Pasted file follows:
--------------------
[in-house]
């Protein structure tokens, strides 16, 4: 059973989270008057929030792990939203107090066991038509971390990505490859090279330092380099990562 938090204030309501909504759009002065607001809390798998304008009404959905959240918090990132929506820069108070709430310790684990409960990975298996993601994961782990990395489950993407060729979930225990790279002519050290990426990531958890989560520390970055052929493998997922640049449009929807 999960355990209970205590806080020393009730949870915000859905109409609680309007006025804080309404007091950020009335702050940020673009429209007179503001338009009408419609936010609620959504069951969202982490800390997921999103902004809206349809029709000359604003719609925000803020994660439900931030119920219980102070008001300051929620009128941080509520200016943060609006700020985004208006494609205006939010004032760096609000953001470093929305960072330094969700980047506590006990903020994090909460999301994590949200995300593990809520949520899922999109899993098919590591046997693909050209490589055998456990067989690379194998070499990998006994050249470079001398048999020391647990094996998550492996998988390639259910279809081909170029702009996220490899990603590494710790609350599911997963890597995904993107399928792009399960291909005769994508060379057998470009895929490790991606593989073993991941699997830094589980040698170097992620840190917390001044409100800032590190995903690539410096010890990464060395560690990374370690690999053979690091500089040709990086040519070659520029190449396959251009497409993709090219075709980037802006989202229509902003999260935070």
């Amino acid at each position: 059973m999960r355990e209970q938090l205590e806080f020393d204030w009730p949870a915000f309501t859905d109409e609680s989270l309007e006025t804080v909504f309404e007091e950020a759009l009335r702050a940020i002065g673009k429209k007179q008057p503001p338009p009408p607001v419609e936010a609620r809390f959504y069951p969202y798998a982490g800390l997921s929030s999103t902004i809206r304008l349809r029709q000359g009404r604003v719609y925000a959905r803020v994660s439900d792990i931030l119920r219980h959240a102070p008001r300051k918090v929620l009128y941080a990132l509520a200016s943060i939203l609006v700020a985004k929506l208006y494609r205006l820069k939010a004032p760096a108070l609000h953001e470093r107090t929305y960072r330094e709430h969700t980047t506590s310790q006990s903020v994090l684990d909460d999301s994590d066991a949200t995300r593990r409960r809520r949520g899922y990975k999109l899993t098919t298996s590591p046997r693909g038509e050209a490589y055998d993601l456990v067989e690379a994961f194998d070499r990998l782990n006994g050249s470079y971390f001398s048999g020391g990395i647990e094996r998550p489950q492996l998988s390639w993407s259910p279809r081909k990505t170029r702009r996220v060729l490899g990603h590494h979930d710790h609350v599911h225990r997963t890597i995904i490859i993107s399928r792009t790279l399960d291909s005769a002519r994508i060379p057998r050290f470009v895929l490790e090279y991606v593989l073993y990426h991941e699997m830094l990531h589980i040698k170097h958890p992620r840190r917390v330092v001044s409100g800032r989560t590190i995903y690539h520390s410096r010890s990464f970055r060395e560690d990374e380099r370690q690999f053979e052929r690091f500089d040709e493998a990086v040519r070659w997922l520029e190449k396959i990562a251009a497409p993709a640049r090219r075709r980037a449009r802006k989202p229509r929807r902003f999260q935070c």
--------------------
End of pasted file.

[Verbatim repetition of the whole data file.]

[in-house]
């Protein structure tokens, strides 16, 4: 059973989270008057929030792990939203107090066991038509971390990505490859090279330092380099990562 938090204030309501909504759009002065607001809390798998304008009404959905959240918090990132929506820069108070709430310790684990409960990975298996993601994961782990990395489950993407060729979930225990790279002519050290990426990531958890989560520390970055052929493998997922640049449009929807 999960355990209970205590806080020393009730949870915000859905109409609680309007006025804080309404007091950020009335702050940020673009429209007179503001338009009408419609936010609620959504069951969202982490800390997921999103902004809206349809029709000359604003719609925000803020994660439900931030119920219980102070008001300051929620009128941080509520200016943060609006700020985004208006494609205006939010004032760096609000953001470093929305960072330094969700980047506590006990903020994090909460999301994590949200995300593990809520949520899922999109899993098919590591046997693909050209490589055998456990067989690379194998070499990998006994050249470079001398048999020391647990094996998550492996998988390639259910279809081909170029702009996220490899990603590494710790609350599911997963890597995904993107399928792009399960291909005769994508060379057998470009895929490790991606593989073993991941699997830094589980040698170097992620840190917390001044409100800032590190995903690539410096010890990464060395560690990374370690690999053979690091500089040709990086040519070659520029190449396959251009497409993709090219075709980037802006989202229509902003999260935070």
């Amino acid at each position: 059973m999960r355990e209970q938090l205590e806080f020393d204030w009730p949870a915000f309501t859905d109409e609680s989270l309007e006025t804080v909504f309404e007091e950020a759009l009335r702050a940020i002065g673009k429209k007179q008057p503001p338009p009408p607001v419609e936010a609620r809390f959504y069951p969202y798998a982490g800390l997921s929030s999103t902004i809206r304008l349809r029709q000359g009404r604003v719609y925000a959905r803020v994660s439900d792990i931030l119920r219980h959240a102070p008001r300051k918090v929620l009128y941080a990132l509520a200016s943060i939203l609006v700020a985004k929506l208006y494609r205006l820069k939010a004032p760096a108070l609000h953001e470093r107090t929305y960072r330094e709430h969700t980047t506590s310790q006990s903020v994090l684990d909460d999301s994590d066991a949200t995300r593990r409960r809520r949520g899922y990975k999109l899993t098919t298996s590591p046997r693909g038509e050209a490589y055998d993601l456990v067989e690379a994961f194998d070499r990998l782990n006994g050249s470079y971390f001398s048999g020391g990395i647990e094996r998550p489950q492996l998988s390639w993407s259910p279809r081909k990505t170029r702009r996220v060729l490899g990603h590494h979930d710790h609350v599911h225990r997963t890597i995904i490859i993107s399928r792009t790279l399960d291909s005769a002519r994508i060379p057998r050290f470009v895929l490790e090279y991606v593989l073993y990426h991941e699997m830094l990531h589980i040698k170097h958890p992620r840190r917390v330092v001044s409100g800032r989560t590190i995903y690539h520390s410096r010890s990464f970055r060395e560690d990374e380099r370690q690999f053979e052929r690091f500089d040709e493998a990086v040519r070659w997922l520029e190449k396959i990562a251009a497409p993709a640049r090219r075709r980037a449009r802006k989202p229509r929807r902003f999260q935070c």